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  1. It has been a most unusual winter here in my corner of Pennsylvania, with virtually no measurable snow on the since Christmas and abnormally warm temperatures. On Valentine’s Day last week I hiked with friends, and at the halfway point, we were all in our shirtsleeves! This is what my back hill looks like today:
At this point in most Februaries, this hill is buried in at least a foot of snow.

Many friends have written about and posted pictures of snowdrops, winter aconite, and crocuses blooming weeks ahead of schedule, but I have none of those here. I do have some buds on one hellebore, though, and some catkins on the wild pussy willow tree at the edge of our cul-de-sac have begun to open, both considerably earlier than usual.

While I really enjoy being able to walk to my mailbox without taking time to put on a coat, or to trot barefoot across the back deck to empty the compost bowl, this weather fills me with worry. Will the new perennials I planted in late fall survive without their blanket of snow? Will we have a plethora of annoying insects this spring and summer because it didn’t get cold enough for long enough to kill them and/or their egg sacs? Will we have an early drought because there’s no snow melt? And what about the fruit trees? Are they forming buds too early, only to have them potentially freeze when/if we get a spate of normal temperatures?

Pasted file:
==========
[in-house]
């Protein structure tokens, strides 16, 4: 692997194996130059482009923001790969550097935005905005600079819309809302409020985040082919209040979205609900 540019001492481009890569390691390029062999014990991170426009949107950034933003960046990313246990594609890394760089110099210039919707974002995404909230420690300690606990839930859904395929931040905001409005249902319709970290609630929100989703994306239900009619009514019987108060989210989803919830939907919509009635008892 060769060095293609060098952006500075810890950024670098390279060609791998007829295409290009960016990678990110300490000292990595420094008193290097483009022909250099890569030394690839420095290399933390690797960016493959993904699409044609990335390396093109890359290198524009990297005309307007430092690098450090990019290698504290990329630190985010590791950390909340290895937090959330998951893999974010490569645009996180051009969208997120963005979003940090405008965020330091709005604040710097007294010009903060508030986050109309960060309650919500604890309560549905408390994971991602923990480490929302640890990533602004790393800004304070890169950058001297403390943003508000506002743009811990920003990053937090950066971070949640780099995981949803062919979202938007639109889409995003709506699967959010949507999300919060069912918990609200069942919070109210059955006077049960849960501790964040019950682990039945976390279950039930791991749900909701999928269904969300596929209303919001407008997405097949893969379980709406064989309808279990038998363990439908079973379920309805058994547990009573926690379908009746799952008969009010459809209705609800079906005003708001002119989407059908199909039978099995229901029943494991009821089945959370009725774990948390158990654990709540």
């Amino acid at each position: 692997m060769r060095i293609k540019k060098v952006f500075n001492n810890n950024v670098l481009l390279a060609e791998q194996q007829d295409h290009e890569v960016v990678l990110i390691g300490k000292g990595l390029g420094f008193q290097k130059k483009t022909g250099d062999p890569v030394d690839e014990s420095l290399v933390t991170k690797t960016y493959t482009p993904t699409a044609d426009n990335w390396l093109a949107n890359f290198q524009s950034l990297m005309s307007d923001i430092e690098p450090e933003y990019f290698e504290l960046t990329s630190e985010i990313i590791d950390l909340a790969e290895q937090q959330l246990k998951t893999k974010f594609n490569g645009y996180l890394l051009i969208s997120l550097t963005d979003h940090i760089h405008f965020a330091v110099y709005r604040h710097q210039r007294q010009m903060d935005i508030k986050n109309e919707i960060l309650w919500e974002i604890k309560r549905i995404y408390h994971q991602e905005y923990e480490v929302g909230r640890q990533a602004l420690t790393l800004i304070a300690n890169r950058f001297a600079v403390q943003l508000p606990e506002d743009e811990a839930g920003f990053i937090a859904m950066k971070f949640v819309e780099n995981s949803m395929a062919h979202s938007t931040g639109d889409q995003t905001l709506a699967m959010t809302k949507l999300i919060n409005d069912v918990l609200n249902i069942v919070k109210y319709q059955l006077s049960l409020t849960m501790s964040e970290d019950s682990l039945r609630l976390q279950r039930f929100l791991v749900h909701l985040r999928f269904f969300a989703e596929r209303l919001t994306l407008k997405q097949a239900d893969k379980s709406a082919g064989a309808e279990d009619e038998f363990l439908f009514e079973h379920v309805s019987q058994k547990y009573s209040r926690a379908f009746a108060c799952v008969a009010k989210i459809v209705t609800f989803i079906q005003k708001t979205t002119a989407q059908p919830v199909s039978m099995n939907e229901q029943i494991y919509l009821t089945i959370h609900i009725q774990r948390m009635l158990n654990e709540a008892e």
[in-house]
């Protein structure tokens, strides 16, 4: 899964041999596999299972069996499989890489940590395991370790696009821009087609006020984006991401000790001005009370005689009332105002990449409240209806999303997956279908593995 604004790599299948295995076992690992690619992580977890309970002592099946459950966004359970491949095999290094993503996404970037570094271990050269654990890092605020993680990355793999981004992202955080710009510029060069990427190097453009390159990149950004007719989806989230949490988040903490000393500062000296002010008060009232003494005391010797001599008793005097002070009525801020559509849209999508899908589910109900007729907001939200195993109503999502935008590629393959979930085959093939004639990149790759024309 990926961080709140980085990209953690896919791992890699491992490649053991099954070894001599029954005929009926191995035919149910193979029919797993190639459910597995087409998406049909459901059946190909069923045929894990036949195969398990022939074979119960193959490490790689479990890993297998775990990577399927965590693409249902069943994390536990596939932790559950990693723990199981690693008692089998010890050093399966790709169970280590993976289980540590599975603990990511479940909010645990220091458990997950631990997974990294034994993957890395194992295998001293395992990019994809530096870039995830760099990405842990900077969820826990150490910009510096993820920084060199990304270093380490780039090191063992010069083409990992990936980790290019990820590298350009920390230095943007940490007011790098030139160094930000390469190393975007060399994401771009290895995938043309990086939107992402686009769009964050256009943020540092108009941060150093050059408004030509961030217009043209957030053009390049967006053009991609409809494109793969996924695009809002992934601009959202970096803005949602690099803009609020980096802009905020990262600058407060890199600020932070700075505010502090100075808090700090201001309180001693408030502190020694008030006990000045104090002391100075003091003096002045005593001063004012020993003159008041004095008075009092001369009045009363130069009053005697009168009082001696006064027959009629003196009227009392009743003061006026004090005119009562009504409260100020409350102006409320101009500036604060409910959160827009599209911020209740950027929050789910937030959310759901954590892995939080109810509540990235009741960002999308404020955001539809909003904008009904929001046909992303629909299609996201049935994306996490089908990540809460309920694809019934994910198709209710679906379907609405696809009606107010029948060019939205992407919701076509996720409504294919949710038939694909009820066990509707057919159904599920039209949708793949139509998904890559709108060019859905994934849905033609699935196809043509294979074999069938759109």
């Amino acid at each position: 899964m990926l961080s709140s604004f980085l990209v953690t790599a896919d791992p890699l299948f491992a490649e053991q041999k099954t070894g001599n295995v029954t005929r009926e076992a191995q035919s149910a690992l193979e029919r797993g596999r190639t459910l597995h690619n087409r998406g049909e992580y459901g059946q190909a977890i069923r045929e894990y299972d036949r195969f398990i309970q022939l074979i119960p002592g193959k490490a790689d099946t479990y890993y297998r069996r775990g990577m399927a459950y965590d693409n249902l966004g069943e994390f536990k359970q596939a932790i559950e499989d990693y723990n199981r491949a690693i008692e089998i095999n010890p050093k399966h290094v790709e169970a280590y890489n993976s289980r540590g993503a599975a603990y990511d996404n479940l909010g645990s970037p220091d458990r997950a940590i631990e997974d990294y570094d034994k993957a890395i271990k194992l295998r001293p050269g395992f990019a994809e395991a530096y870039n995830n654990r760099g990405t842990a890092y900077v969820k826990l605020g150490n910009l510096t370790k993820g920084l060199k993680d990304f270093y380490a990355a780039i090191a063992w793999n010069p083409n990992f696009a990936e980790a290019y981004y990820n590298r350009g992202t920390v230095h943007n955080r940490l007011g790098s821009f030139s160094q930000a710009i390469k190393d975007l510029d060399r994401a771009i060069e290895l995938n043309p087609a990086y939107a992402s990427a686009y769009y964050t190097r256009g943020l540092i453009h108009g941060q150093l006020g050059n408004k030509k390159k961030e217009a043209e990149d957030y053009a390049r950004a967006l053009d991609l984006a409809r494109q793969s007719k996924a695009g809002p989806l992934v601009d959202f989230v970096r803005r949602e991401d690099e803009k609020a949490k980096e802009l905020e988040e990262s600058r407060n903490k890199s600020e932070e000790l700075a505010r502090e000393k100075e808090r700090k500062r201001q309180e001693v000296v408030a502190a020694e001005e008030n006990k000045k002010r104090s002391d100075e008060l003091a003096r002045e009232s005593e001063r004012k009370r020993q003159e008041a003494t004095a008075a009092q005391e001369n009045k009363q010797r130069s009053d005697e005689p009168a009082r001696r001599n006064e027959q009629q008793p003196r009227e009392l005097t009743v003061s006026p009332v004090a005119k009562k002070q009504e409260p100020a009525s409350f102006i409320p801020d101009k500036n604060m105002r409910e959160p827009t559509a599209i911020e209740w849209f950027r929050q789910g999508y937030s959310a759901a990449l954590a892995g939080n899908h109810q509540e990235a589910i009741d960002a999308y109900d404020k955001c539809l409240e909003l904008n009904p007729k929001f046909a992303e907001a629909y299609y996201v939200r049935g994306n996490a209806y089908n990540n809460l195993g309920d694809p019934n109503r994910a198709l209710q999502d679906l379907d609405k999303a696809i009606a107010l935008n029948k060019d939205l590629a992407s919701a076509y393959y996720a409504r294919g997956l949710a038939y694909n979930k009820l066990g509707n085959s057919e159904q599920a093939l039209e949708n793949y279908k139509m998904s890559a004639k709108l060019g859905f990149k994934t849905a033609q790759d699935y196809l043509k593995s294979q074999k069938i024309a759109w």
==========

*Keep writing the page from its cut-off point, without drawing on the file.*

Bear with me for a moment as I climb up and out of that spiral of pessimism. If you’re still reading, thank you! The remaining five items on my Six on Saturday list shall be positive and uplifting, I promise!

2. It’s February, so of course I have some amaryllises blooming! ‘Flamenco Queen’ bloomed on two stalks, with four flowers on each, in late December. I was initially disappointed in her because the bulb was huge and more expensive than I generally spend. I was delighted, therefore, to discover in mid-January, a third stalk growing between the new leaves! This stalk sports seven bright raspberry-red flowers with apple-green throats, with diameters of at least six inches. It was a perfect Valentine’s Day flower!

Hippeastrum Amaryllis ‘Flamenco Queen’ has redeemed herself!
Amaryllis ‘Flamenco Queen’

A friend gave me this amaryllis for Christmas, and I have no idea what its name is. It came from a very good grocery store and was just a few days away from opening its first flower when she gave it too me. Like ‘Flamenco Queen’, it put forth two bloom stalks at Christmas, (but with 6 flowers on each!) and then sent up another stalk a couple weeks later. The flowers on this third stalk started opening about ten days ago. There’s ever just the slightest tint of orange in this bright red blossom.